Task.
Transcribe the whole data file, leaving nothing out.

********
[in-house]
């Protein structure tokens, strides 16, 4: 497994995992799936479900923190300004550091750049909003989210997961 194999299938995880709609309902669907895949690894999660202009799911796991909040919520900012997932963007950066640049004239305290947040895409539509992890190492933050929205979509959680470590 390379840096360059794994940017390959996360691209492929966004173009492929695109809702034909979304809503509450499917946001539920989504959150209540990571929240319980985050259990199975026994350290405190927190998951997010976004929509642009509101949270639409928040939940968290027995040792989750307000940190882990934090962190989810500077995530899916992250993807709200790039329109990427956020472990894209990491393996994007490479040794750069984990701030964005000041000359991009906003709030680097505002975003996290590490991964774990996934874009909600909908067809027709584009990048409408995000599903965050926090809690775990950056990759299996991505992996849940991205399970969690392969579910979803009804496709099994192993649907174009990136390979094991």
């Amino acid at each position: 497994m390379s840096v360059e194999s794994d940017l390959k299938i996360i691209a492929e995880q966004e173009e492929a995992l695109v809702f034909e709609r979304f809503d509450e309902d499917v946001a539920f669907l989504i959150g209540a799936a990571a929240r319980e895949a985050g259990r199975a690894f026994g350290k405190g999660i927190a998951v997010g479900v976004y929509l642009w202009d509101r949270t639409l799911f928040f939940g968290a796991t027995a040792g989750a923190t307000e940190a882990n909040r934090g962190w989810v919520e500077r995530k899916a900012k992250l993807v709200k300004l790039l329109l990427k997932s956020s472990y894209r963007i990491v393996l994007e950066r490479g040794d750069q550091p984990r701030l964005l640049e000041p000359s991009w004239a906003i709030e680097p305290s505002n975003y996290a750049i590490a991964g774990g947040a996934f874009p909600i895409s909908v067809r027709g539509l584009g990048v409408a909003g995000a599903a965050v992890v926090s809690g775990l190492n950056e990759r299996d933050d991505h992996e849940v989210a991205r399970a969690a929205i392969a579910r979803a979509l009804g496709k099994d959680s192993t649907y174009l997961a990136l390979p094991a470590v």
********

[in-house]
């Protein structure tokens, strides 16, 4: 497994995992799936479900923190300004550091750049909003989210997961 194999299938995880709609309902669907895949690894999660202009799911796991909040919520900012997932963007950066640049004239305290947040895409539509992890190492933050929205979509959680470590 390379840096360059794994940017390959996360691209492929966004173009492929695109809702034909979304809503509450499917946001539920989504959150209540990571929240319980985050259990199975026994350290405190927190998951997010976004929509642009509101949270639409928040939940968290027995040792989750307000940190882990934090962190989810500077995530899916992250993807709200790039329109990427956020472990894209990491393996994007490479040794750069984990701030964005000041000359991009906003709030680097505002975003996290590490991964774990996934874009909600909908067809027709584009990048409408995000599903965050926090809690775990950056990759299996991505992996849940991205399970969690392969579910979803009804496709099994192993649907174009990136390979094991």
């Amino acid at each position: 497994m390379s840096v360059e194999s794994d940017l390959k299938i996360i691209a492929e995880q966004e173009e492929a995992l695109v809702f034909e709609r979304f809503d509450e309902d499917v946001a539920f669907l989504i959150g209540a799936a990571a929240r319980e895949a985050g259990r199975a690894f026994g350290k405190g999660i927190a998951v997010g479900v976004y929509l642009w202009d509101r949270t639409l799911f928040f939940g968290a796991t027995a040792g989750a923190t307000e940190a882990n909040r934090g962190w989810v919520e500077r995530k899916a900012k992250l993807v709200k300004l790039l329109l990427k997932s956020s472990y894209r963007i990491v393996l994007e950066r490479g040794d750069q550091p984990r701030l964005l640049e000041p000359s991009w004239a906003i709030e680097p305290s505002n975003y996290a750049i590490a991964g774990g947040a996934f874009p909600i895409s909908v067809r027709g539509l584009g990048v409408a909003g995000a599903a965050v992890v926090s809690g775990l190492n950056e990759r299996d933050d991505h992996e849940v989210a991205r399970a969690a929205i392969a579910r979803a979509l009804g496709k099994d959680s192993t649907y174009l997961a990136l390979p094991a470590v």